While I have used this material for years, I recently started using the polypropylene as a wing post, rather than the E. P. Fibers as posted on some of my recent flies. This was done for ease of use and less preparation time. More flies per hour means a raise in pay. I also found out that the crinkly nature of the polypropylene is much easier to wrap around, or post, at the base of the wing. The E. P. Fibers are very slippery, while the kinky nature of the poly yarn seems to grab and hold the thread, eliminating a point of (sometimes) fly tying exasperation. Check the photo, you can see the zig-zags in the wing material.

#14 Quill-body Sulphur Comparadun

#14 Quill-body Sulphur Comparadun. This design features the abdomen of Flexi-Sexi-Dyna Floss.

The Sulphur Quill-body Comparadun is a personal pattern design variation that has a more realistic body silhouette with a slim, waxy-smooth abdomen that contrasts with the more robust fur-dubbed thorax. The abdomen is made from a synthetic quill material that is highly translucent, and it also floats, thereby adding increased flotation to this pattern.

Sulphur Quill-body Comparadun

Hook: Standard dry fly hook #14 – #18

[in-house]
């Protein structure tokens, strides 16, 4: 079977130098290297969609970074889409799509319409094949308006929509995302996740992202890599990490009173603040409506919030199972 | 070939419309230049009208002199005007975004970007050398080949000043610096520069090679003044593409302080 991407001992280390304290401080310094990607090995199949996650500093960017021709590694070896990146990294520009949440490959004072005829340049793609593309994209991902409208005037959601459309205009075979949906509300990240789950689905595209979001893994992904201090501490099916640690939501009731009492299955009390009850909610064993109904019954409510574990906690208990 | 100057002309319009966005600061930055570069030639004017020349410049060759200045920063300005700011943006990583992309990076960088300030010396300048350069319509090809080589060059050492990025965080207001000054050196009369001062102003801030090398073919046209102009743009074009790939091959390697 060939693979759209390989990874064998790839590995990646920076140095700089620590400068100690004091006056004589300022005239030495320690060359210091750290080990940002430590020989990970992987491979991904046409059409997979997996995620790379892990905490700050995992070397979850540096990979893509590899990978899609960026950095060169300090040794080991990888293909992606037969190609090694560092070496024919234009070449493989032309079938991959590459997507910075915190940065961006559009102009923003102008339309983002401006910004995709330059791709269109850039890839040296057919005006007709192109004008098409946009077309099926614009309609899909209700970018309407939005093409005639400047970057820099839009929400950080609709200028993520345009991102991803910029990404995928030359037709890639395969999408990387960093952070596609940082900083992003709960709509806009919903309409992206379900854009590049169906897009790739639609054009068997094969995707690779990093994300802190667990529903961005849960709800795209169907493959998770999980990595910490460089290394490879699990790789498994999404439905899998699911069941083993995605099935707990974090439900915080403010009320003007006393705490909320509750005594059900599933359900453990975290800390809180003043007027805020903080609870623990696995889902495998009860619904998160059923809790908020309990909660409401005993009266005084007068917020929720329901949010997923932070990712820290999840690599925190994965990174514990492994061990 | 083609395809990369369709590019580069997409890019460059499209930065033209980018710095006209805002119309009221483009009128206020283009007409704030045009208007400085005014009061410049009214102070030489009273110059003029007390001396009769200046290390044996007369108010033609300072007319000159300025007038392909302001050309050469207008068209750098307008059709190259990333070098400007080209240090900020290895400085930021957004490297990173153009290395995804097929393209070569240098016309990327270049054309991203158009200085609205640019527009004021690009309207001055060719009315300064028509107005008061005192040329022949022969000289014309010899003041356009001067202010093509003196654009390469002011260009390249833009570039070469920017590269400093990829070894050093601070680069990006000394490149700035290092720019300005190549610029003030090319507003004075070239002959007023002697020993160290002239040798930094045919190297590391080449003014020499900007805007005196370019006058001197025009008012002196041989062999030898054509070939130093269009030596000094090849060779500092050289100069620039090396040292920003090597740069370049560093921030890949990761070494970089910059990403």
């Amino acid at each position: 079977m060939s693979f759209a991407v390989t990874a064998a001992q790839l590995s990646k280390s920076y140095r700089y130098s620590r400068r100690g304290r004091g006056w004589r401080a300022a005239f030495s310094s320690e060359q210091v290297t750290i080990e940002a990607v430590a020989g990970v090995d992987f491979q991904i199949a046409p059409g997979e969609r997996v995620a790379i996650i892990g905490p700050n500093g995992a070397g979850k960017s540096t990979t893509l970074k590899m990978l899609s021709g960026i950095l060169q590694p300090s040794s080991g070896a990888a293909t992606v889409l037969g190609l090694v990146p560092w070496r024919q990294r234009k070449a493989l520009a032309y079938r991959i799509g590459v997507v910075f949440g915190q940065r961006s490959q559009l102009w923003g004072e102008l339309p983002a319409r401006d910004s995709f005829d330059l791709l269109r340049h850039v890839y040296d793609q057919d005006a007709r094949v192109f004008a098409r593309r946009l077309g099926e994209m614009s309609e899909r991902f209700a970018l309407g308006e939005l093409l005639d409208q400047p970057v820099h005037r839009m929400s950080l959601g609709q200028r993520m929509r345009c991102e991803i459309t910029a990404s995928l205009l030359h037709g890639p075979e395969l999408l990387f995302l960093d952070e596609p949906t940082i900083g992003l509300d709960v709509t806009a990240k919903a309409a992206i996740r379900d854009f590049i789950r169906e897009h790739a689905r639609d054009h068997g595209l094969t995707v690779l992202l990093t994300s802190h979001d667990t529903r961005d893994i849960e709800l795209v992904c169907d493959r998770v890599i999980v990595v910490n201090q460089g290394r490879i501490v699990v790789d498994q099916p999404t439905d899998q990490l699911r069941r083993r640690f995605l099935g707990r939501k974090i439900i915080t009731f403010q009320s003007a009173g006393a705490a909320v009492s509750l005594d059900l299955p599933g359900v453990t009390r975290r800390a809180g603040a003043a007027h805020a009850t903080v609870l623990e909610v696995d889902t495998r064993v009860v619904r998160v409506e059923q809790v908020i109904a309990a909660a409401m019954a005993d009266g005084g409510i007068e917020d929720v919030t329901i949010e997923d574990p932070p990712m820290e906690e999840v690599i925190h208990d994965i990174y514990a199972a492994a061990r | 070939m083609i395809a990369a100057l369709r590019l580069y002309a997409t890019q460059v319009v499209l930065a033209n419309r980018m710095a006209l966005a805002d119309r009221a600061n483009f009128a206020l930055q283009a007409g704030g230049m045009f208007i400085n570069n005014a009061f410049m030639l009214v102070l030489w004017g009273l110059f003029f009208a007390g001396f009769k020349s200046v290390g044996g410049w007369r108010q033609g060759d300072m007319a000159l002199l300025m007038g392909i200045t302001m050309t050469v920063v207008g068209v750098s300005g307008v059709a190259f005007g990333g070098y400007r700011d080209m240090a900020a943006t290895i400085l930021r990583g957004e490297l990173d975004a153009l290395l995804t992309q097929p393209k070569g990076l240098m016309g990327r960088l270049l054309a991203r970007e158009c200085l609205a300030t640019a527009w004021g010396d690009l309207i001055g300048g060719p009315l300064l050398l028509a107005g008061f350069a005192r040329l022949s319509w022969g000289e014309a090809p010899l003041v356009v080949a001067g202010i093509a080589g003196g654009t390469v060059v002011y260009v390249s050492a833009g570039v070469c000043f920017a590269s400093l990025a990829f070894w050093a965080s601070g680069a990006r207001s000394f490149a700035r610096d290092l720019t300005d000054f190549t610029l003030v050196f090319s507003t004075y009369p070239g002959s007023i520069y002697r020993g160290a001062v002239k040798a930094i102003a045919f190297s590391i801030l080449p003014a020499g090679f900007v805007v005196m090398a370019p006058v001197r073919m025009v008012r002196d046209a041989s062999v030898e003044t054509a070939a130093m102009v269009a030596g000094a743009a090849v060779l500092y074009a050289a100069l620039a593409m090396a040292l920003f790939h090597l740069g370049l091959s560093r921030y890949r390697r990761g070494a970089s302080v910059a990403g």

Thread: Danville Flymaster 6/0 #7 Orange

Wing: Bleached deer hair

Tails: Yellow Microfibetts

Abdomen: Orange Flexi-floss

Thorax: Amber rabbit dubbing

Head: Orange

#14 Sulphur Thorax Dun.

#14 Sulphur Thorax Dun. I call this the Poly-wing Thorax Dun.

The Sulphur Thorax Dun offers yet another pattern variation that helps fool trout. The wing is placed a little farther from the hook eye than the Parachute Dun, and the hackle is wound conventionally, but clipped on the bottom. Like all the patterns in this set, the Sulphur Thorax Dun features a split tail with the synthetic, translucent quill abdomen and a fur-dubbed thorax. Like each pattern in this collection, the Thorax Dun offers a different silhouette on the surface. This is an asset to the angler who is prepared with multiple fly designs for any mayfly hatch.